Recently, I read an article on ghosting, which has nothing to do with the supernatural beings that might be seen on Halloween. Nor was it about the shadowy second image that sometimes appeared on old tube televisions, if you are old enough to remember those. It also has nothing to do with the way the term is used in video gaming, if you are young enough to know what that means.
Before reading the article in Real Simple magazine, I thought the modern term “ghosting” applied only to romantic relations when one partner suddenly disappears from the horizon like a ghost. Yes, I have had that happen to me back in the seventies, way before the term ghosting existed. And, no, I have never ghosted a person I was dating.
After reading the article, I realize that ghosting is very prevalent in other areas of life today. It seems that some people just don’t show up for the first day of a new job without a word!
It’s not just romantic interests that ghost people friends and acquaintances either.
The article speculates that, in this era of having multiple friends on multiple forms of social media it is easy to think of relationships as disposable.
As a teacher, I blogged for my second graders. I discussed story plots and characters from books we were reading and posted math problems for them to solve. Many of them loved to respond. It was a productive relationship for both myself and the students. I knew them and they knew me outside of the blogging world.
After I first retired, I began my retirement blog – the one on which you might be reading this post. Blogging for strangers was a different experience for me because I didn’t personally know my audience. It was easy to just stop blogging, in effect ghosting my followers. I thought of this recently when I read this post by Robyn at
Now I really enjoy the relationships and conversations with people I once termed “virtual friends” as I post on my other blog, Conversations About Autism.
The magazine article also talked about another form of ghosting. Whoa! You mean when I receive an email request for a favor and feel that I don’t have the time or expertise to do that favor it’s not okay to just not reply?
Maybe I am guilty of that at times. I have been known to let the email keep working it’s way down my email inbox until it is out of sight and mind.
I hate thinking up excuses that sound legit and that also provide fodder for a persuasive argument about why I should just say yes. It feels unkind to just say, “I don’t want to,” which seems like the only response that doesn’t invite an argument. Then they will just hate me, right?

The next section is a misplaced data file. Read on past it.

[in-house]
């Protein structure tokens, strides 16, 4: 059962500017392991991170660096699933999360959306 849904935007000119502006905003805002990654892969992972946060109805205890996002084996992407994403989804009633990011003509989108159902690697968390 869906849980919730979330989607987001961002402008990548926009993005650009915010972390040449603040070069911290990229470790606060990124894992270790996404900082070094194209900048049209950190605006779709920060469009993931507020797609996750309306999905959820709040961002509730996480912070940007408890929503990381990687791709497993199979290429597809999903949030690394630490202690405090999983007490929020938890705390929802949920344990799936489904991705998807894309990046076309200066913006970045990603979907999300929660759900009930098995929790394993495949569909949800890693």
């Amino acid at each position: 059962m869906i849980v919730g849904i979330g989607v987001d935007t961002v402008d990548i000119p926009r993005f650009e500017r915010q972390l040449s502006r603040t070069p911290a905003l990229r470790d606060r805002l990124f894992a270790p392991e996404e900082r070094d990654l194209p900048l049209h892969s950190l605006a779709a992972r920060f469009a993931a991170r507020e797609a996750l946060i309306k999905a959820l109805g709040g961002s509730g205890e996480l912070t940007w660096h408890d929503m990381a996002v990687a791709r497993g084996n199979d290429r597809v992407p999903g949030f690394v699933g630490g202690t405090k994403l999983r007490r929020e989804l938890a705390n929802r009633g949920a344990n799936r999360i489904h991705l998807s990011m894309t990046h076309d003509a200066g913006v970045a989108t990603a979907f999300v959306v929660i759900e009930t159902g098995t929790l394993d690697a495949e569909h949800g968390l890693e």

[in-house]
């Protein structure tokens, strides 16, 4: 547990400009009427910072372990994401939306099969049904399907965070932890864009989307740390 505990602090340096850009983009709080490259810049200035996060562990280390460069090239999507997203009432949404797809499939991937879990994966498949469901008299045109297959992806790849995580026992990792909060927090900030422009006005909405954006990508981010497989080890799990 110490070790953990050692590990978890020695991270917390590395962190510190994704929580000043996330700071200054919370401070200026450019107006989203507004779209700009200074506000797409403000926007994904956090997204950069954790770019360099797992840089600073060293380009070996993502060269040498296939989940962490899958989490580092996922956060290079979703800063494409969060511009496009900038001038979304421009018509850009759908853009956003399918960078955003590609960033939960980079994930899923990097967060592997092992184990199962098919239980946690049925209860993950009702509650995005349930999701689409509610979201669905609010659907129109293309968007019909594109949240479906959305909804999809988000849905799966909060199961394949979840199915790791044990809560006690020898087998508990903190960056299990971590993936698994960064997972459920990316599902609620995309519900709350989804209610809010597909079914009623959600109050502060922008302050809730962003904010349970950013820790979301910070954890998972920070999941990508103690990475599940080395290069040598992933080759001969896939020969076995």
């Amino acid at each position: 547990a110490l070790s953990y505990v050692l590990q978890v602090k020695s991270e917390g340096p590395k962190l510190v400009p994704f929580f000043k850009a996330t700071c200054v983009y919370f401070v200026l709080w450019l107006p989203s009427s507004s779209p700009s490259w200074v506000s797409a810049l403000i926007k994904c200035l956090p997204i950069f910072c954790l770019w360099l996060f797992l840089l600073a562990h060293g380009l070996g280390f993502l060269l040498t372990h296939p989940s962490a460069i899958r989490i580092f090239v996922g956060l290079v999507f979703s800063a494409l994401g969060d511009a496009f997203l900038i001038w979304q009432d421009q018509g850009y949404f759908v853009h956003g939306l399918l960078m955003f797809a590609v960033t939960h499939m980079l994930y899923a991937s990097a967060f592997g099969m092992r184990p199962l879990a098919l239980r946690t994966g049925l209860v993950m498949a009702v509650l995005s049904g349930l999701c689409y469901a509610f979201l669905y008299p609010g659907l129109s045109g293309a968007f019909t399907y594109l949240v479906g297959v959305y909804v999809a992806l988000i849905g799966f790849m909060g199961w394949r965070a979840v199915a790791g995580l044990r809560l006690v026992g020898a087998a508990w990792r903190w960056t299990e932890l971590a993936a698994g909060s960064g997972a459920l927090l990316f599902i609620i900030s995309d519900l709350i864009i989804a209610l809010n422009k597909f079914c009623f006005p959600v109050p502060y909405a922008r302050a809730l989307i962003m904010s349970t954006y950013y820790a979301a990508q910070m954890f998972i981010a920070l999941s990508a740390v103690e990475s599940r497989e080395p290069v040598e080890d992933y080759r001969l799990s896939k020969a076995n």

I don’t want this friend to hate me. I don’t want them to ghost ME, so it’s easier for me to just ghost them. HMM. Seems unfair. Somehow, though, it seems less personal to ignore people via email, right?
People have also ghosted me in this way, most recently as I have reached out to organizations and independent booksellers about opportunities to share my book. These people are strangers, so it isn’t hurtful, but it is frustrating. The sent email reappears in my inbox with the orange letters reading:
“Sent 6 days ago. Follow up?”
I’m left trying to decide whether I should follow up. Ironically, if that message didn’t show, I might not even remember sending the email.
One of the women that I repeatedly called and emailed, as it turns out, actually was a ghost. She had left her position before I ever started reaching out! Those voicemails and emails are lost in the cloud.
Maybe that’s why so many others have not responded also. Indeed, not getting a response causes me to continue to wonder and hope. That can’t be good in a personal relationship.
The magazine article did not mention particular groups of people outside of dating couples that tend to be ghosted. I found myself thinking about people who have shared their own experiences about a situation that could be considered ghosting.
I know that people who are divorced or widowed sometimes find themselves being left out of invitations or ignored by friends. I can understand this happening to couples who have split up, as friends might feel forced to choose between the man or the woman. Losing a spouse to death requires friends to rally round, not to abandon them. I can’t help but believe that people who ghost their widowed friends do not do it to be hurtful, but yet it is.
Even people who have cancer have said they feel they suddenly become invisible to some of their acquaintances. There are people who won’t make eye contact or try to avoid talking to them. This is presumably because people don’t know what to say. Thankfully, other friends pull together to support the person and fill the void. At least it seems that way to me.
Families of children who are just diagnosed with autism also find themselves abandoned by people that were in their circle of friends.
Is this because, again, people don’t know what to say? Could it be because they are afraid that they might be asked to watch the child with autism and don’t feel equipped to do that? Does the overwhelmed family of the newly diagnosed child just end up withdrawing because they can’t use their energy to pursue relationships with people who don’t understand?
So many questions to which I don’t know the answers.
Ghosting is not pleasant for the person who has been ghosted, but it also leaves feelings of guilt with the person who suddenly vanished from their lives I imagine.
Questions I ask myself and you:
When have you been ghosted?
When have you ghosted someone else?
Should you put some effort into repairing the relationship or just let it go?